No profession is more about reinvention than acting, but this year’s comedy supporting acting nominees are proof that Emmy voters enjoy seeing performers break out of boxes — even if those actors weren’t so sure they were in a box in the first place.
A prime example is Emmy veteran Allison Janney, who has four statuettes for her dramatic acting on NBC’s “The West Wing,” and earned her first comedy nom this year for her work as Bonnie, a recovering alcoholic single mom, on CBS’ freshman sitcom “Mom.” (She’s also nommed for her guest drama role on Showtime’s “Masters of Sex.”)
“I love comedy so much, and I’ve always been a very physical person,” she says. “It’s always been part of my repertoire. ‘Mom’ is a traditionally comic (show), but as far as I’m concerned, we could put ‘Mom’ in the drama category. We do it all.”
While Janney says she’s always looked for ways to avoid typecasting and to keep people guessing, she’s not the only actor in this year’s race that’s breaking new ground. Reinvention can happen in many ways, including traditionally dramatic thesps making a successful move to comedy (“Brooklyn Nine-Nine’s” Andre Braugher), child actors seizing the opportunity to prove that their acting chops extend into adulthood (“Big Bang Theory’s” Mayim Bialik and “Veep’s” Anna Chlumsky) and general persistence in the TV world finally paying off (“Veep’s” Tony Hale and “Modern Family’s” Julie Bowen, Ty Burrell and Jesse Tyler Ferguson). Some nominees break out in different ways. Adam Driver has gone from obscurity to stardom (and a role in the new “Star Wars” movie) thanks to “Girls,” while performers Kate McKinnon (“Saturday Night Live”) and Fred Armisen (“Portlandia”) appear on shows where they’re always doing the unexpected.
Perhaps the weightiest story of reinvention this season is five-time Emmy winner Braugher, who spent two decades skillfully playing dedicated doctors and gritty cops on dirty streets. He says he was looking for something outside his norm when Michael Schur and Dan Goor approached him about a new Fox comedy starring “Saturday Night Live” alum Andy Samberg.
“I’ve been on a lot of different kinds of shows and coming off of (ABC’s cancelled 2013 military drama) ‘Last Resort,’ I thought spiritually I needed to do something different,” Braugher says. “I felt as though (Mike and Dan) were guys who I could trust to create a world that was interesting, complex and well-grounded. The idea of playing a gay police captain is actually nothing special, but it’s got to be handled correctly otherwise it’s going to turn into a fiasco.”
Easing the transition from drama to comedy was the fact that Braugher’s character, Capt. Ray Holt, serves as the straight man to an ensemble of oddball officers.
“The straight man always reminds us of the universe that we’re a part of,” says Braugher, who, incidentally, adds that he and his son enjoy acting out Abbott and Costello’s famous “Who’s on First?” routine on occasion. “I try to hold on to that sensibility, then try to ground us in the stuff that we need to do as smart cops. I mean, someone has to remind us that Andy is out of his mind, and I’m the guy to do that.”
“Orange Is the New Black’s” Kate Mulgrew found that taking on a challenge that lies so distinctly outside of her best-known roles, such as the captain of “Star Trek: Voyager,” has been liberating.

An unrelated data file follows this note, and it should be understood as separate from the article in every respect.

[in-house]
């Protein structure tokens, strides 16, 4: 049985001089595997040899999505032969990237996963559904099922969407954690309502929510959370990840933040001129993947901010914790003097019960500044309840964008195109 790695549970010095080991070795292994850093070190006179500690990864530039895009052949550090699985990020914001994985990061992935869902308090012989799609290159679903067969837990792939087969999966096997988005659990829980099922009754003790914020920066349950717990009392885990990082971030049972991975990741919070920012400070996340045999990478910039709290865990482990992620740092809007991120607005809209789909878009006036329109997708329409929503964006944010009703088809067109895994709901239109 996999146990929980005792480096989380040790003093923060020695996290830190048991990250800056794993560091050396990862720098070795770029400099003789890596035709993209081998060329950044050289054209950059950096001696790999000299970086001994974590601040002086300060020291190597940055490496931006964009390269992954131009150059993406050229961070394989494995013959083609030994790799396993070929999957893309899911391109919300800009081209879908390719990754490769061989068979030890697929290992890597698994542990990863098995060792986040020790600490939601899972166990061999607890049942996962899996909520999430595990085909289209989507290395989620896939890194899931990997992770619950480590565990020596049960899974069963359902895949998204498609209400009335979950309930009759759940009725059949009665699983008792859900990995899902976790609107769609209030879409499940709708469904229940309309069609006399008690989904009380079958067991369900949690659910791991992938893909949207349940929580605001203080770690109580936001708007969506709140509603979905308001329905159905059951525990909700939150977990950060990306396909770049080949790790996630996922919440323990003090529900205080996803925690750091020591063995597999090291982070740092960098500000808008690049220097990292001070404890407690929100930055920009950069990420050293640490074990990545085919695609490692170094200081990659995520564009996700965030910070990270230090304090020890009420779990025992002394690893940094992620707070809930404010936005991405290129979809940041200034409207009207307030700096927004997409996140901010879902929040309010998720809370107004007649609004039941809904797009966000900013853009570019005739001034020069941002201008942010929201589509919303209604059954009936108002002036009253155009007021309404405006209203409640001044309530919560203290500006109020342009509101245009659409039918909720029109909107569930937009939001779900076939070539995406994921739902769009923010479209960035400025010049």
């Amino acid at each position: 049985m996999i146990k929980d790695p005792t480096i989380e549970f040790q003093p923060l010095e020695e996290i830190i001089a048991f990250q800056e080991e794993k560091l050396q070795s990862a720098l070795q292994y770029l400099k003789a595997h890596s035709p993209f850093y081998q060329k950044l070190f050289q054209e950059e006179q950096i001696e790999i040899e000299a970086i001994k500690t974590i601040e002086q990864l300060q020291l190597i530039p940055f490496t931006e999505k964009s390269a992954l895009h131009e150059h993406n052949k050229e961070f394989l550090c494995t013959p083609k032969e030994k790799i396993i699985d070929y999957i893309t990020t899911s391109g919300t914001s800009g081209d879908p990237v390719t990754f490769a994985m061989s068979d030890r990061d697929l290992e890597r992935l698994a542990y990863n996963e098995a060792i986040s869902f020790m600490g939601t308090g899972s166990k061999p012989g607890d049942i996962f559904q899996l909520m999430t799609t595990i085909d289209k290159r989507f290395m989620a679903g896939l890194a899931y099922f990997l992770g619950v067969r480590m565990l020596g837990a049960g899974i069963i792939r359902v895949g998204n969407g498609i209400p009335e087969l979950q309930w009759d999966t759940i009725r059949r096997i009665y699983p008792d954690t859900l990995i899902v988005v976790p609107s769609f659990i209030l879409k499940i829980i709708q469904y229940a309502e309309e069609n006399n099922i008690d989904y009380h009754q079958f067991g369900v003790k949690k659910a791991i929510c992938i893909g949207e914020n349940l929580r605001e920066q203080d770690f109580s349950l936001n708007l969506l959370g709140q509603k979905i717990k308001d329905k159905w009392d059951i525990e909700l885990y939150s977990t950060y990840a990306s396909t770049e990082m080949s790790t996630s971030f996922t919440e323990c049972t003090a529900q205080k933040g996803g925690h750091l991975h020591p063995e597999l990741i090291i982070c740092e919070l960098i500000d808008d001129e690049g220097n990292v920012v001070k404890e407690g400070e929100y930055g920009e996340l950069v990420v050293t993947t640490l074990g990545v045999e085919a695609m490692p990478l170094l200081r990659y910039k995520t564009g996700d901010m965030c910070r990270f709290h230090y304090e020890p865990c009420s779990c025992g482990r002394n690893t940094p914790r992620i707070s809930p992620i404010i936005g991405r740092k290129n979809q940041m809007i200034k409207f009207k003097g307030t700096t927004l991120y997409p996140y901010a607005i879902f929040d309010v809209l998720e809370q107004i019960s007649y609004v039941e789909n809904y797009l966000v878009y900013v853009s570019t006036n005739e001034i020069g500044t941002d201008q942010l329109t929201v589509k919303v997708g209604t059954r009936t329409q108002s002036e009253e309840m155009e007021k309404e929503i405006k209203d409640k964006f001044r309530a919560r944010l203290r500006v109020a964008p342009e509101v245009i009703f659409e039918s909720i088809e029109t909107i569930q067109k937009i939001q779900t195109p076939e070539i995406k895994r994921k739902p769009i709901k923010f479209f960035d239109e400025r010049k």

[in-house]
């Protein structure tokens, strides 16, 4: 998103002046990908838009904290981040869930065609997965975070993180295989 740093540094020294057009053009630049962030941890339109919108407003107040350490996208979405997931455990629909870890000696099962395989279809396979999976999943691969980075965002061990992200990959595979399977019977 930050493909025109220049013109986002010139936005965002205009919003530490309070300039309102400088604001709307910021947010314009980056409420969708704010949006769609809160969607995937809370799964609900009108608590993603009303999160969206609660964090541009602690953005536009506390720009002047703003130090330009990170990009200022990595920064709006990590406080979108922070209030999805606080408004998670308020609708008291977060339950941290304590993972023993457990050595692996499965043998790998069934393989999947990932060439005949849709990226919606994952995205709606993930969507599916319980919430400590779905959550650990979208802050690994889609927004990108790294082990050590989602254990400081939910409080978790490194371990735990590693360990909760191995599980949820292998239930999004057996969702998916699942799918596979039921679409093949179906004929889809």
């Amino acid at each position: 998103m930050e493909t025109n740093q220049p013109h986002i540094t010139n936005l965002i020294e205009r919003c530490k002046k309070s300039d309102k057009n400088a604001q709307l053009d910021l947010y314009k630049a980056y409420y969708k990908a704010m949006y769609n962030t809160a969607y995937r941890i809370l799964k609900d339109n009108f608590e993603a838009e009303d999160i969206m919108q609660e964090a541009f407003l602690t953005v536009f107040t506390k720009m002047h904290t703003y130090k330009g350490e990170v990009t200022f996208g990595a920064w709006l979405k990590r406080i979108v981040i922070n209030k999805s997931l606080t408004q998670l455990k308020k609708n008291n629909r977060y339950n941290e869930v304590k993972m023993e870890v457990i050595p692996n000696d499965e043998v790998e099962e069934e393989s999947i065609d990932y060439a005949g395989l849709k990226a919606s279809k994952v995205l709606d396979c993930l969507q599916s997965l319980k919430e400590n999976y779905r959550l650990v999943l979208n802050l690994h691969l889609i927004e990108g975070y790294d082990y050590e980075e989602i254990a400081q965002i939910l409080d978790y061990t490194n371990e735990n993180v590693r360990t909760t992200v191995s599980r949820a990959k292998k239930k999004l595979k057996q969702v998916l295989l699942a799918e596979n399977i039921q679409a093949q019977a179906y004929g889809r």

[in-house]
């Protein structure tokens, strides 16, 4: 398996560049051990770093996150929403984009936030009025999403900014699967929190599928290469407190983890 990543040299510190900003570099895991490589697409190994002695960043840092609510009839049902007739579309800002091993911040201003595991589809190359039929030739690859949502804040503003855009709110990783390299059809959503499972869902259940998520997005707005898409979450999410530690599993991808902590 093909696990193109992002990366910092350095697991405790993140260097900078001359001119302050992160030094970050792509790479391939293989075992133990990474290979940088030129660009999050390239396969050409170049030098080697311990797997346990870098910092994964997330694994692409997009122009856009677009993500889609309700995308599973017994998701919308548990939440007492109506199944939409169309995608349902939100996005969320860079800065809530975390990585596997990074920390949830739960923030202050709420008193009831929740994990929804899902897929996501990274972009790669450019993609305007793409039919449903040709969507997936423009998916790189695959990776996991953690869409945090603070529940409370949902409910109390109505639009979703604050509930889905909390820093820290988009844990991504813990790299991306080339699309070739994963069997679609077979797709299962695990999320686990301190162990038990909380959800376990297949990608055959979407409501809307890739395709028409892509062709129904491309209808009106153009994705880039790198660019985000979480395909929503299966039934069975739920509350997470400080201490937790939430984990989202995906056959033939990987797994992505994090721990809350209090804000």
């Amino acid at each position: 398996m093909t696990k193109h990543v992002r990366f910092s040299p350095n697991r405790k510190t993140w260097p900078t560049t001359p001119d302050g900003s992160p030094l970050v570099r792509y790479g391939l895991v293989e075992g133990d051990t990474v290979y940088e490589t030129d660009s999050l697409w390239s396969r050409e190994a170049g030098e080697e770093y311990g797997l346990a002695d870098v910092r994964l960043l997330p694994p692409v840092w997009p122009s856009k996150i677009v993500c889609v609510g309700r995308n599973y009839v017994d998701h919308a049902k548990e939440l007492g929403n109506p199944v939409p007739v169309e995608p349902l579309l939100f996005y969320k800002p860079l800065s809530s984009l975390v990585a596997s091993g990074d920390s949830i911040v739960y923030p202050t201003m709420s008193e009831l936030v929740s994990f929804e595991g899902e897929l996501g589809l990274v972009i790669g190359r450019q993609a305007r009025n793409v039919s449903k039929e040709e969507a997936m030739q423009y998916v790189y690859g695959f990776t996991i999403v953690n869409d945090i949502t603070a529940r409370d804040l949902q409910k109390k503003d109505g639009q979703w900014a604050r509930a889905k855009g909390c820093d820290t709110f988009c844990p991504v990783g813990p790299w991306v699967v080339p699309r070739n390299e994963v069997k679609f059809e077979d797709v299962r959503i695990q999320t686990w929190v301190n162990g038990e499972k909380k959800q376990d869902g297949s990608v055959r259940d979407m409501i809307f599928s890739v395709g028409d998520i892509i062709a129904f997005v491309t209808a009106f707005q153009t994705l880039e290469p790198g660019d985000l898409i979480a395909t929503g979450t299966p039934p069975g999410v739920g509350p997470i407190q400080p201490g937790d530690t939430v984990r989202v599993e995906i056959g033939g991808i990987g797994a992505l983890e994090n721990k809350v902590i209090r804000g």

“I’ve never questioned my own range, insofar as I found that I possess it,” says Mulgrew, who plays prison cook Red in the series. “Once you’re in that box — even though mine was a very nice box, a leading lady — it is a box nonetheless. It takes a key like this (series) to open it up, and only somebody like (series creator) Jenji (Kohan) could see it. I mean, I can just see her at her desk: ‘Kate Mulgrew? Capt. Janeway, Mary Ryan, Mrs. Columbo? Let’s give it a shot.’ ”
She immediately fell in love with her character, and says working with a younger cast has been another benefit of the series.
“It’s very invigorating to be with all those young girls,” she says. “Many of them are just starting out. They’re full of innocence, and they’re full of a marvelous energy and hope. It’s an innovative project, and they know that. We are really delighted to get into our prison cells and into our uniforms and get within those concrete beige walls.”
Janney also has been energized by the experience of shifting back and forth between Chuck Lorre’s “Mom” and “Masters of Sex.”
“I was a little nervous going from one to the other,” Janney says. “Then I realized this is exactly what I trained for in the theater. When you do theater roles, you go from one part to the other all the time, so I’m used to that. A lot of actresses in Hollywood don’t get that opportunity. If they’re not in the character actor category, you tend to get stuck in one thing.”
Nevertheless, Janney adds that she still enjoys a little drama in her comedy.
“I love having something painful behind the comedy,” she says, pointing to Lorre’s scripts that grapple with alcoholism and cancer. “That makes it richer and more relatable to people. It makes people want to root for them more.”
Braugher concludes that his first role in a sitcom has turned out to be the right decision at the right time.
“I feel lighter in spirit doing this show than I think any of the shows I might have been asked to do otherwise,” Braugher says. “This is a really refreshing break from the mayhem that characterizes the shows that I’ve done.”